68F250 wrote:Hmm, that is strange. The field is going to the starter solenoid? It should be going to the voltage regulator. The ammeter is measuring field current? Gotta think about that.
Actually, it's going to both....one of the three wires coming from the splice at the end of the shunt goes to the voltage regulator.
OK, I think I may be beginning to get a few flickers of understanding here...let me think out loud, and those of you with a bit more upstairs can tell me if I'm headed in the right direction.
When we had the wiring harness out on the floor, hooked up to a battery and a full-instrumention panel, we measured the ammeter leads at the gauge, and both read the exact same voltage as the battery, which led me to believe that there wasn't any resistance wires specifically inserted into the circuit. We measured the resistance of the 10 AWG cable which extended from the starter solenoid to the splice, and at the most sensitive setting on the ohmmeter we read .10Ω resistance, which I figured was negligible and thus immaterial. However, it appears now that this amount might be all the ammeter needs to operate correctly...that is, it really doesn't matter for use with this specific Ford ammeter WHERE the hookup was or the distance apart the two ends of the shunt were located. The power is actually being being 'metered down' by the smaller wire size of the leads going to and coming from the ammeter.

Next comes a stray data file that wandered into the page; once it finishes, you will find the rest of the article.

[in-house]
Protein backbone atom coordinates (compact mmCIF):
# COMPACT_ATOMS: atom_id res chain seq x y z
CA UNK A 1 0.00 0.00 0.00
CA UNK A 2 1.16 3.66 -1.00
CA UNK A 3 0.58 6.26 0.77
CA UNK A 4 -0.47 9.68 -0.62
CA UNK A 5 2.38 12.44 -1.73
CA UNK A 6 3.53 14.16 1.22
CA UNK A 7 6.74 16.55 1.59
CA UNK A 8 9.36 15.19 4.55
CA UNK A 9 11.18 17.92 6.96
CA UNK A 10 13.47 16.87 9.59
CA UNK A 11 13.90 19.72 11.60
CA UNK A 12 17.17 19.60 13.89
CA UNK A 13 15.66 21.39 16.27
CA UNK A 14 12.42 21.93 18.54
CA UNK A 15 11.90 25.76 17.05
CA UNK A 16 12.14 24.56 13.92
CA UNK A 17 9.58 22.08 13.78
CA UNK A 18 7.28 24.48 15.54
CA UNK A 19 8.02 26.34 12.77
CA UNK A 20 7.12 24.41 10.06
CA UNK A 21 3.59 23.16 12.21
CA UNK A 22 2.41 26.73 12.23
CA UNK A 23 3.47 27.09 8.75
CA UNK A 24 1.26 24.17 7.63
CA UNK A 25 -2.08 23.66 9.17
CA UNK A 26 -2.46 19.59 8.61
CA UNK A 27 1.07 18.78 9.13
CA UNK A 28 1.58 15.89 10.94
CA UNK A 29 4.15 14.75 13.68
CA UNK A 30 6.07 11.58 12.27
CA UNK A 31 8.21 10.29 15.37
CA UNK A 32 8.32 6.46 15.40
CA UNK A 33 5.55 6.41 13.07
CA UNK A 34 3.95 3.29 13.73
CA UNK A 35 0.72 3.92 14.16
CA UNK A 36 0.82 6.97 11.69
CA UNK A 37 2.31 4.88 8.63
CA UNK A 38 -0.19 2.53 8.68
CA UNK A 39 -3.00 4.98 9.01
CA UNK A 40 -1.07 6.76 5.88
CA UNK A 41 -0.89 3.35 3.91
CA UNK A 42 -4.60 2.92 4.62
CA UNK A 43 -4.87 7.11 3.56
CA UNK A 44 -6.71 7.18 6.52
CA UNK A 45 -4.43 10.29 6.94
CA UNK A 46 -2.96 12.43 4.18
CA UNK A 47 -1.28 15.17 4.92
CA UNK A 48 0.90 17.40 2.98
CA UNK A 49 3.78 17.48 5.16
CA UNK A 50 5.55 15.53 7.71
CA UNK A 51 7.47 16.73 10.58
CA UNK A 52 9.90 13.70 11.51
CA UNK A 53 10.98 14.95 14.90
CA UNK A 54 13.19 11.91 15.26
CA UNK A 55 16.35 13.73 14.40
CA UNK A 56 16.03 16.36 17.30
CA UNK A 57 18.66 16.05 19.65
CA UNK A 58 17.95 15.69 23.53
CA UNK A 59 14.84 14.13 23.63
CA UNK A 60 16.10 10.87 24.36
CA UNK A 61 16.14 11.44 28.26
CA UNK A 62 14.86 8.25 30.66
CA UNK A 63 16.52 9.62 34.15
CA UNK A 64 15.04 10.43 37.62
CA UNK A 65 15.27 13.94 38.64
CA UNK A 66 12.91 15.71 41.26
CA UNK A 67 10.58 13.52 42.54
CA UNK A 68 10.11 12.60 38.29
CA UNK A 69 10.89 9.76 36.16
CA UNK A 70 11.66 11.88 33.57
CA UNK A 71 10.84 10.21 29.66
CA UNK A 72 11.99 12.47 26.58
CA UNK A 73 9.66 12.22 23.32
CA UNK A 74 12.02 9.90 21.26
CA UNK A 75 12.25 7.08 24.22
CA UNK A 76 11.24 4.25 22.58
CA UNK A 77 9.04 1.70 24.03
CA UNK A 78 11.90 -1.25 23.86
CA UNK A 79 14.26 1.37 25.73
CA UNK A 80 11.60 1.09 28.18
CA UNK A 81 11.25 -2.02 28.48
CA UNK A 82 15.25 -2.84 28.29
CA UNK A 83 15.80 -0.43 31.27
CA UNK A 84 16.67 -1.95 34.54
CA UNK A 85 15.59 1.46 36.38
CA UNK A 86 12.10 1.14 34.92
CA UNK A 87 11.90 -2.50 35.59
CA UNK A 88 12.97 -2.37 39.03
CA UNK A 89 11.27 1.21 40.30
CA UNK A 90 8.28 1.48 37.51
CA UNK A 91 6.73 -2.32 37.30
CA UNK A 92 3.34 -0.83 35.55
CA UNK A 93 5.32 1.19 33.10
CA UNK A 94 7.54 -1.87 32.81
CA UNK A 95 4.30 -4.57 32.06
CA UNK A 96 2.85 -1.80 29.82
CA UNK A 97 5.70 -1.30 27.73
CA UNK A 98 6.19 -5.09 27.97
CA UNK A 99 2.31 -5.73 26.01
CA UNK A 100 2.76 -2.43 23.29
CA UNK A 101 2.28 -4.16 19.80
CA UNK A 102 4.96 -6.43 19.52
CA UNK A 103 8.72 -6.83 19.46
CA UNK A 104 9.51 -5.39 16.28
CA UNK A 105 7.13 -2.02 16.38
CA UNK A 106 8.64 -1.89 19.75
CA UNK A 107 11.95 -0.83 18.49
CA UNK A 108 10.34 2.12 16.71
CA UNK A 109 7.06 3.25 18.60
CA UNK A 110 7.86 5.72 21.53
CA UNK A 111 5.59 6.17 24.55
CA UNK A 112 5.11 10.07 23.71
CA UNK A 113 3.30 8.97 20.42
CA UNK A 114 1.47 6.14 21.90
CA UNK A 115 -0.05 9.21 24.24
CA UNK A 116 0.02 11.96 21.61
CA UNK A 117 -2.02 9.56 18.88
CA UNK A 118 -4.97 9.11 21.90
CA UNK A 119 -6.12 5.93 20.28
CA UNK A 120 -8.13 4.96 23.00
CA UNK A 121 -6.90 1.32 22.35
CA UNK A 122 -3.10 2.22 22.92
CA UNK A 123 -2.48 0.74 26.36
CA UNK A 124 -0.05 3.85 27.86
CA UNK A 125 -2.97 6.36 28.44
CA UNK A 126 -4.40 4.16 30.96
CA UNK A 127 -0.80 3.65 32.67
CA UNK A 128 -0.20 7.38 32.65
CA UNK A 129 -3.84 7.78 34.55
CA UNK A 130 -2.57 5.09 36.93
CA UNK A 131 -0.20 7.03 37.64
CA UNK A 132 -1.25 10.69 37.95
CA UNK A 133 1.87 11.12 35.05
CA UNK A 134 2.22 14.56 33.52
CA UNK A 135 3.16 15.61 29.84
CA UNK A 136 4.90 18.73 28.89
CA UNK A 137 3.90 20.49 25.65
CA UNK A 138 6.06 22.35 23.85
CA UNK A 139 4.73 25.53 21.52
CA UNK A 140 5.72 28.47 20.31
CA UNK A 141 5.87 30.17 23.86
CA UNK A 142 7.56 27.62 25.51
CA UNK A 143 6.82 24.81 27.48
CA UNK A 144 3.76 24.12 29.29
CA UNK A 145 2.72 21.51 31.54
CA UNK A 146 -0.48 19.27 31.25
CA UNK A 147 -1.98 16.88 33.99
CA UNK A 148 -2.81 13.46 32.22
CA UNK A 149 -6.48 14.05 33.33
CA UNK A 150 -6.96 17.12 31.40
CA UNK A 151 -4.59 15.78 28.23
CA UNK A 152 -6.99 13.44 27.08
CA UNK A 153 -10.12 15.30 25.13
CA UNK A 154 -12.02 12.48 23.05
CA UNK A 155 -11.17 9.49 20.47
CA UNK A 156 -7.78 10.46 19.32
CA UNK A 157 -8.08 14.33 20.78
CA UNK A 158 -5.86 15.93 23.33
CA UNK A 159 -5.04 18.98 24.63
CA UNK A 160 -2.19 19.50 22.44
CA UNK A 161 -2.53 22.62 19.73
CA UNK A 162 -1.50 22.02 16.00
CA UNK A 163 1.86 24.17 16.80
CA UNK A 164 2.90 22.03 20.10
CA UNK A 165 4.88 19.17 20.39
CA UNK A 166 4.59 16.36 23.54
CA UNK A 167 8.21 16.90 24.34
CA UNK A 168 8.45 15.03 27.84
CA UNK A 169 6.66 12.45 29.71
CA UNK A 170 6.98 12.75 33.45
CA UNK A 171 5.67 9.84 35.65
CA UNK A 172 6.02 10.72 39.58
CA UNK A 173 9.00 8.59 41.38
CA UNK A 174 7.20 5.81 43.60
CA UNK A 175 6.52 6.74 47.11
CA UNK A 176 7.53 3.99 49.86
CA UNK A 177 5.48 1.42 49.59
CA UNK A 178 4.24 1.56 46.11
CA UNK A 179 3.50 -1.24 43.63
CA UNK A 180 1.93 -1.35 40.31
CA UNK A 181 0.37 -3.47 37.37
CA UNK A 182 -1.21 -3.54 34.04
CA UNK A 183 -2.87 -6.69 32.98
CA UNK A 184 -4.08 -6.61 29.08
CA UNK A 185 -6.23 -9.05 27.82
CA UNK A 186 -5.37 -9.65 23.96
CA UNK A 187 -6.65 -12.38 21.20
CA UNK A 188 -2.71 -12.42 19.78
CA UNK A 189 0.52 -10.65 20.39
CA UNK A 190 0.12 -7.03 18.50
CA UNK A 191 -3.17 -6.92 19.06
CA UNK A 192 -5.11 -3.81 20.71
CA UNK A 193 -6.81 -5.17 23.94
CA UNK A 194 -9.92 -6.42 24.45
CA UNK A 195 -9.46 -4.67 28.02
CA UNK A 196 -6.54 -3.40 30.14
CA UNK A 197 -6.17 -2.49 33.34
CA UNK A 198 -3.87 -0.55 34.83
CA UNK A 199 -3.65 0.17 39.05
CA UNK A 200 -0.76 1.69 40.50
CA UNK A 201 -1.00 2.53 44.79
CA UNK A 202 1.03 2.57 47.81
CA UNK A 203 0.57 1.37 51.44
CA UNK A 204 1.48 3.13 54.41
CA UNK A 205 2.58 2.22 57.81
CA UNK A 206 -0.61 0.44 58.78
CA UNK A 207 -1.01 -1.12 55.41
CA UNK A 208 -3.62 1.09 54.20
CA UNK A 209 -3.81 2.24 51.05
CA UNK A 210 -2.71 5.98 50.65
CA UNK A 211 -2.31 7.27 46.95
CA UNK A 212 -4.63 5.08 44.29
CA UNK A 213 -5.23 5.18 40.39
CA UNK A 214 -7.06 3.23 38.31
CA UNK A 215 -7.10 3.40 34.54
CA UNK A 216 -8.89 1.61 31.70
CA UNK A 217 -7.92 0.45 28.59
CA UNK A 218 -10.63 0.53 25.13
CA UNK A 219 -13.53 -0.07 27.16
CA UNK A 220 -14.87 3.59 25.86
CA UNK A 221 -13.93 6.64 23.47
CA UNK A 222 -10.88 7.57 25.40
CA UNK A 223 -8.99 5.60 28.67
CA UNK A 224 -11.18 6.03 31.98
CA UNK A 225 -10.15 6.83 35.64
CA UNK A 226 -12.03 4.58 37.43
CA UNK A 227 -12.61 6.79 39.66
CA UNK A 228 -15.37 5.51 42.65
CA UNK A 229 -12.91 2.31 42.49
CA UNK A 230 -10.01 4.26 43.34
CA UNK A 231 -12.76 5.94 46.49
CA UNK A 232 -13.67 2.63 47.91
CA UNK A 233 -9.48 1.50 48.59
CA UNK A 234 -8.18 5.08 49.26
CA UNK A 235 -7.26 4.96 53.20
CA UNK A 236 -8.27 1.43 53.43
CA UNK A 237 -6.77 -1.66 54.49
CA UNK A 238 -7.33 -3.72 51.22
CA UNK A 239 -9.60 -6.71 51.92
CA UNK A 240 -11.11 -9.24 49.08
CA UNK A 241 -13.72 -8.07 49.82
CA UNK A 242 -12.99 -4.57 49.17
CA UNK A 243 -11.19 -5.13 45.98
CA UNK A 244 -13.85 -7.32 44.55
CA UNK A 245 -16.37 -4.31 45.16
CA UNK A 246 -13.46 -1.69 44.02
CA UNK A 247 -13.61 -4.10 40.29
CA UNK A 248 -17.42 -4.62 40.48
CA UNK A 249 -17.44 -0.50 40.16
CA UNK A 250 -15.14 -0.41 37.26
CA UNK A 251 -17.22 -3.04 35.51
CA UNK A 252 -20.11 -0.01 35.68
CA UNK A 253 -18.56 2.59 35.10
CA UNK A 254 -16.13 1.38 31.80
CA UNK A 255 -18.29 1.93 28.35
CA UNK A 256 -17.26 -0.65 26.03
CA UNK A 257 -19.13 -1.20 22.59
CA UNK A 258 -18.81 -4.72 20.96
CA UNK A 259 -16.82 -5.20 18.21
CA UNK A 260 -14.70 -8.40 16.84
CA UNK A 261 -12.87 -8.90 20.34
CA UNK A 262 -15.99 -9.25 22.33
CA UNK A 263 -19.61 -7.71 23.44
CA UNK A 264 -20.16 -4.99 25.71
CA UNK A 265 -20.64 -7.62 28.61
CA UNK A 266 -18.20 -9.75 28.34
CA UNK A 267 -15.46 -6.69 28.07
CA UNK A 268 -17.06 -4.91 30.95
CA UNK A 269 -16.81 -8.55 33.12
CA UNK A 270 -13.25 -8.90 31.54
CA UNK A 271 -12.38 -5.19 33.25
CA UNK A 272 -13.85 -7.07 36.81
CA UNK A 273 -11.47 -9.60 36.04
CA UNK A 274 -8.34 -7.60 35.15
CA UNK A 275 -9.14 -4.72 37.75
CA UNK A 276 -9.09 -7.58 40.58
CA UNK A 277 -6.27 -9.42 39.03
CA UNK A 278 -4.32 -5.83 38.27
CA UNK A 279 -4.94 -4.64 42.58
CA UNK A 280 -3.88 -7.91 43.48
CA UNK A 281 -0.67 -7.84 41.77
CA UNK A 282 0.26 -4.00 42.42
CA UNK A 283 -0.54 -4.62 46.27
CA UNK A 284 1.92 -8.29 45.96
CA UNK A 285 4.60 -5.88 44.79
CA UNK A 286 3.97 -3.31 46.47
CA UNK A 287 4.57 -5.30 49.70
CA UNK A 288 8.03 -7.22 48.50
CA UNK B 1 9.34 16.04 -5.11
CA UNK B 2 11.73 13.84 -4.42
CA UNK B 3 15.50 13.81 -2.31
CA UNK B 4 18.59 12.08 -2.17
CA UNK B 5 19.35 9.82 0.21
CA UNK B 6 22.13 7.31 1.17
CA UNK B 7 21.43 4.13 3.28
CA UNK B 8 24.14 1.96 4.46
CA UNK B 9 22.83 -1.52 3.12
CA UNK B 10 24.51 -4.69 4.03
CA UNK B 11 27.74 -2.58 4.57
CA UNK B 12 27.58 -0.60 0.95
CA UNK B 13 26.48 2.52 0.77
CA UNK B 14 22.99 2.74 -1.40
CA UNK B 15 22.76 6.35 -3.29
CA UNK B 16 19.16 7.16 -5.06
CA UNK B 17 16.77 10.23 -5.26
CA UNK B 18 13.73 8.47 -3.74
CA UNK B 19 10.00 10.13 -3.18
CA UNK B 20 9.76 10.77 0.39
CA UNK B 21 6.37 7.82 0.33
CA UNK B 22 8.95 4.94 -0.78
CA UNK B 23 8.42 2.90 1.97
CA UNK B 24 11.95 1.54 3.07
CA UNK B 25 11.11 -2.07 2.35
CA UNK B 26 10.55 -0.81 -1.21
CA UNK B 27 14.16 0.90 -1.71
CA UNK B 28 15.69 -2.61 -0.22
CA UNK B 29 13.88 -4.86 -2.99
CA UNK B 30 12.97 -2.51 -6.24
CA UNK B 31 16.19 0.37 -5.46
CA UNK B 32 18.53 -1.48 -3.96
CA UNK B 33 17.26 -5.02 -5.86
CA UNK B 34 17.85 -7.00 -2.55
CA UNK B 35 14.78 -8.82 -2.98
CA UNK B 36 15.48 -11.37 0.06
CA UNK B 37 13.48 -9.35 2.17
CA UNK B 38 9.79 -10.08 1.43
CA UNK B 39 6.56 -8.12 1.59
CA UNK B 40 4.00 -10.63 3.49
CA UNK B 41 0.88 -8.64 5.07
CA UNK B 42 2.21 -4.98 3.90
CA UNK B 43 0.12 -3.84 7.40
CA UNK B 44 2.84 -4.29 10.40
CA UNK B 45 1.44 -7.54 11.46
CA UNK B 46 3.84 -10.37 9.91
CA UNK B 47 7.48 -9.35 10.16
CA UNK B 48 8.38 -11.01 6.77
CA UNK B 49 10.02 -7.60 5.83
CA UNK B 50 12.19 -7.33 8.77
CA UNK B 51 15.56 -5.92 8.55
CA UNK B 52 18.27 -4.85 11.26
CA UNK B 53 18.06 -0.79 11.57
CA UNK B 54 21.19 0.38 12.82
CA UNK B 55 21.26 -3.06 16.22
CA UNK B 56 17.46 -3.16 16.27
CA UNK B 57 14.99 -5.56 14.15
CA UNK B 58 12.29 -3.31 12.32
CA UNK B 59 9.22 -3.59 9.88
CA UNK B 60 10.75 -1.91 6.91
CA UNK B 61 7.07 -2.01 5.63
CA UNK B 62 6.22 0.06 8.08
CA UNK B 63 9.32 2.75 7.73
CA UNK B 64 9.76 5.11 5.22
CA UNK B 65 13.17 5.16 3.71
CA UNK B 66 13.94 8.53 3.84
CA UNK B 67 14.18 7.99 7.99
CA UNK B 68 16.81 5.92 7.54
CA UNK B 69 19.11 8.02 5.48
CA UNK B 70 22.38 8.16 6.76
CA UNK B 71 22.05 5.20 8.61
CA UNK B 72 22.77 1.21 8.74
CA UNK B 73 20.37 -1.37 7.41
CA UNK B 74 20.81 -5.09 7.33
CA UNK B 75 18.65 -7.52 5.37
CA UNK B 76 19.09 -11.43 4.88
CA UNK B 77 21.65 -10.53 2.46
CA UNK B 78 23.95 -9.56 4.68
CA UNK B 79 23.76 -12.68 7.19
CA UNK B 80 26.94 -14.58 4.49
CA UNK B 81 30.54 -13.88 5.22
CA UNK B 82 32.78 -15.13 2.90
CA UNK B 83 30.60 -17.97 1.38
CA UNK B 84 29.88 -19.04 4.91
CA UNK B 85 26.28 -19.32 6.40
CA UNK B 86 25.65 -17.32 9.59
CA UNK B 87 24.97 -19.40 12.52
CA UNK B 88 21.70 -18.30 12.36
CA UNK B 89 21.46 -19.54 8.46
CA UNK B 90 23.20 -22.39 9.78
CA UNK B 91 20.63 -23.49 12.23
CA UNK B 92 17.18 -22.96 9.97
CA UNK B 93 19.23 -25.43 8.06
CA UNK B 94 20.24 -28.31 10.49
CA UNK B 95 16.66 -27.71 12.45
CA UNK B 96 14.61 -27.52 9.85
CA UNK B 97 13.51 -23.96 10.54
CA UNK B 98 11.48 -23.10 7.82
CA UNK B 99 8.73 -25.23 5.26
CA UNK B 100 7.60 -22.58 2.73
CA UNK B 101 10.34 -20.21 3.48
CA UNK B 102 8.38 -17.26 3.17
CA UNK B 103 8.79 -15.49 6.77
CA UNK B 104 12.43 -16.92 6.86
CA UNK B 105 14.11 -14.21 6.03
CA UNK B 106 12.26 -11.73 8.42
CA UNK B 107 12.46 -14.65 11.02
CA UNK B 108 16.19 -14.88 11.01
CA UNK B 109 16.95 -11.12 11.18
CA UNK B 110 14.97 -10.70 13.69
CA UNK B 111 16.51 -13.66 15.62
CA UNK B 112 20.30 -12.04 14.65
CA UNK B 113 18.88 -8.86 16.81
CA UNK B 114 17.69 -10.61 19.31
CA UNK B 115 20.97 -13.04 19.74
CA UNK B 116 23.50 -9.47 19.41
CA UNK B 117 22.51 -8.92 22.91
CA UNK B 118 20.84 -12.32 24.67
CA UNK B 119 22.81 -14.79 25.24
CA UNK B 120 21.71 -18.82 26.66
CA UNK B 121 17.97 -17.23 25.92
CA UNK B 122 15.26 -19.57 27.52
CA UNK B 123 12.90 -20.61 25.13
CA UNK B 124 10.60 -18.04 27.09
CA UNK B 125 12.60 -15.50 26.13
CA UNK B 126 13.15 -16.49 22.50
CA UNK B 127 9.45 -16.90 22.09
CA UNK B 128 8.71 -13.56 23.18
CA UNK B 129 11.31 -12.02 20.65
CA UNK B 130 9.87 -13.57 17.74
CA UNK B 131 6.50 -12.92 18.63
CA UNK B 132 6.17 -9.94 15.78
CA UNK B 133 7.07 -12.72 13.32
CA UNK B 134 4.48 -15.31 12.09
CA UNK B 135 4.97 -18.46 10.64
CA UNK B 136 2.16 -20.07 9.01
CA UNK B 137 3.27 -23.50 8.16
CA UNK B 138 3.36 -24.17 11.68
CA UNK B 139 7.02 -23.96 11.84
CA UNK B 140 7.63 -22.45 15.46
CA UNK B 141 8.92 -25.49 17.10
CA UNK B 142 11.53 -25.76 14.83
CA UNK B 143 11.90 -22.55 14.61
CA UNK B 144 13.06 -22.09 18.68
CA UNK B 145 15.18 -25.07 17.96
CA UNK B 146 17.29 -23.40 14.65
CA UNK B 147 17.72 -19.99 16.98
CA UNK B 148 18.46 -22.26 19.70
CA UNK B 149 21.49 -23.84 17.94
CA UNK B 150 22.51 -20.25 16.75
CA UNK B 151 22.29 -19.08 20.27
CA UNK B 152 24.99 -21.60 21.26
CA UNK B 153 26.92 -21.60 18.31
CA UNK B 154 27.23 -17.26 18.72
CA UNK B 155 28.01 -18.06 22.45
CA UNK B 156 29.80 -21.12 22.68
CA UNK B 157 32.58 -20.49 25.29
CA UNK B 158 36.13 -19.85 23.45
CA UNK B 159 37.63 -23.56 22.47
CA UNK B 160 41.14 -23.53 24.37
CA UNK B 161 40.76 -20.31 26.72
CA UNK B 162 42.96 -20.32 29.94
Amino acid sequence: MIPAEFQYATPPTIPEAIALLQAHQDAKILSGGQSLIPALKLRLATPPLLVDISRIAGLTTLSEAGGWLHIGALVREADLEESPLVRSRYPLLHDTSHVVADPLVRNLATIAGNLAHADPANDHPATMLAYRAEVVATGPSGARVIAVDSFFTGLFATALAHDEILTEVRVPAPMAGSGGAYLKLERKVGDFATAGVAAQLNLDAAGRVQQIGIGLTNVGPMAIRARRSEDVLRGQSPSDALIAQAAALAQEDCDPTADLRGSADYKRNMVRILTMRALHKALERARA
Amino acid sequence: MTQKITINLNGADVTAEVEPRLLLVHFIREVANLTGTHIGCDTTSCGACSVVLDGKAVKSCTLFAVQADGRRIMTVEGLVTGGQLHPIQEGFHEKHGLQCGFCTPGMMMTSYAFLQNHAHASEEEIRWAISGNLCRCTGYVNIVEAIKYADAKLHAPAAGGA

The alternator-to-solenoid wire was 10AWG....if someone were to simply replace the two smaller ammeter leads with 10AWG cables, for example, it would read full voltage and more than likely fry the ammeter.
So why didn't the factory engineers simply hook the shunt between the alternator and starter solenoid? From talking with Earl, he believes it was simply because the engineers wanted fewer connections at the alternator. Having them spliced into the cable and wrapped up would mean it would stay much cleaner and thus the gauge would remain more accurate, since obviously dirty connections would affect the gauge reading....and splicing it into the alternator-to-solenoid cable served their purposes just fine, and it was convenient.